Neuronal Ceroid Lipofuscinosis 5 (Golden Retriever Type)

Other Names: Amaurotic Idiocy, Batten Disease, NCL, NCL5
Affected Genes: CLN5
Inheritance: Autosomal Recessive
Mutation: chr22:30574949-30574950 (canFam3): 2 bp deletion (del AG)
Breed(s): Golden Retriever, Goldendoodle, Lab/Golden Cross, Service/Assistance Golden Retriever, Service/Assistance Lab/Golden Retriever cross

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Common Symptoms

Neuronal ceroid lipofuscinosis 5 (golden retriever type) is an inherited lysosomal storage disease affecting dogs. Affected dogs lack adequate activity of a specific Enzyme necessary for normal cellular metabolism. As a result, there is an abnormal accumulation of waste compounds primarily in the cells of the nervous system, leading to a range of neurological symptoms. Affected dogs usually present around 12 to 14 months of age with progressive neurological disease beginning with restlessness and changes in behavior. Around this age, loss of coordination, balance issues, or difficulty climbing stairs may also become apparent and may be more pronounced when excited. The disease progresses to include severe incoordination, wide-based stance, tremors, anxiety, agitation, persistent circling or pacing, loss of response to learned commands or behaviors, snapping at air (called “fly-biting”), blindness, aggression, and seizures. Affected dogs typically die or are humanely euthanized by 2 to 3 years of age.

Testing Tips

Genetic testing of the CLN5 gene will reliably determine whether a dog is a genetic Carrier of neuronal ceroid lipofuscinosis 5 (golden retriever type). Neuronal ceroid lipofuscinosis 5 (golden retriever type) is inherited in an Autosomal Recessive manner in dogs meaning that they must receive two copies of the mutated gene (one from each parent) to develop the disease. In general, carrier dogs do not have features of the disease but when bred with another carrier of the same Mutation, there is a risk of having affected pups. Each pup that is born to this pairing has a 25% chance of inheriting the disease and a 50% chance of inheriting one copy and being a carrier of the CLN5 gene mutation. Reliable genetic testing is important for determining breeding practices. In order to eliminate this mutation from breeding lines and to avoid the potential of producing affected pups, breeding of known carriers to each other is not recommended. Dogs that are not carriers of the mutation have no increased risk of having affected pups.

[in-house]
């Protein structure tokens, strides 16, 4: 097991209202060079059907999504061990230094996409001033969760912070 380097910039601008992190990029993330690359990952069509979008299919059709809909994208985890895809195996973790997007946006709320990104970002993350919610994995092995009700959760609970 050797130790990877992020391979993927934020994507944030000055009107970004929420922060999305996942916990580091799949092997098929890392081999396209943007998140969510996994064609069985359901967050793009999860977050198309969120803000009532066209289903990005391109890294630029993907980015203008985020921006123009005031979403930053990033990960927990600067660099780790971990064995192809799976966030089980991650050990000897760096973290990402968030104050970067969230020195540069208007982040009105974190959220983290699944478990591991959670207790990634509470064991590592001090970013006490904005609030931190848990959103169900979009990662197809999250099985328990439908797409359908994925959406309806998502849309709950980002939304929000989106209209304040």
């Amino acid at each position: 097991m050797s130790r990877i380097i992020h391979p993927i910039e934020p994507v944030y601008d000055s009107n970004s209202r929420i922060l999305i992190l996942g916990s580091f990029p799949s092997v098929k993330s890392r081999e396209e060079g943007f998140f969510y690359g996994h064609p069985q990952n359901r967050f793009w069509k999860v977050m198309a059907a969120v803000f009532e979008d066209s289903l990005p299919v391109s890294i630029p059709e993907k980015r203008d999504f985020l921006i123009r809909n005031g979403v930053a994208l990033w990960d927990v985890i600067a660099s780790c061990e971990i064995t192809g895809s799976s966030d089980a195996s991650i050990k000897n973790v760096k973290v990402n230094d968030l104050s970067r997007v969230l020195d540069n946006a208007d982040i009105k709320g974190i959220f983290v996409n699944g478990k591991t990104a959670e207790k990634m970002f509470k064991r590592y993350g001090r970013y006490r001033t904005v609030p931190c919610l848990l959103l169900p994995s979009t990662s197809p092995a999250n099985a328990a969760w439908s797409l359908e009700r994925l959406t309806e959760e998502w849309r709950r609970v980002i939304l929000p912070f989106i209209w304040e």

There may be other causes of this condition in dogs and a normal result does not exclude a different mutation in this gene or any other gene that may result in a similar genetic disease or trait.


  • Gilliam D, Kolicheski A, Johnson GS, Mhlanga-Mutangadura T, Taylor JF, Schnabel RD, Katz ML. Golden Retriever dogs with neuronal ceroid lipofuscinosis have a two-base-pair deletion and frameshift in CLN5. Mol Genet Metab. 2015 Jun-Jul;115(2-3):101-9. doi: 10.1016/j.ymgme.2015.04.001. [PubMed: 25934231]
  • Meiman EJ, Kick GR, Jensen CA, Coates JR, Katz ML. Characterization of neurological disease progression in a canine model of CLN5 neuronal ceroid lipofuscinosis. Dev Neurobiol. 2022 Apr 15. [PubMed: 35427439]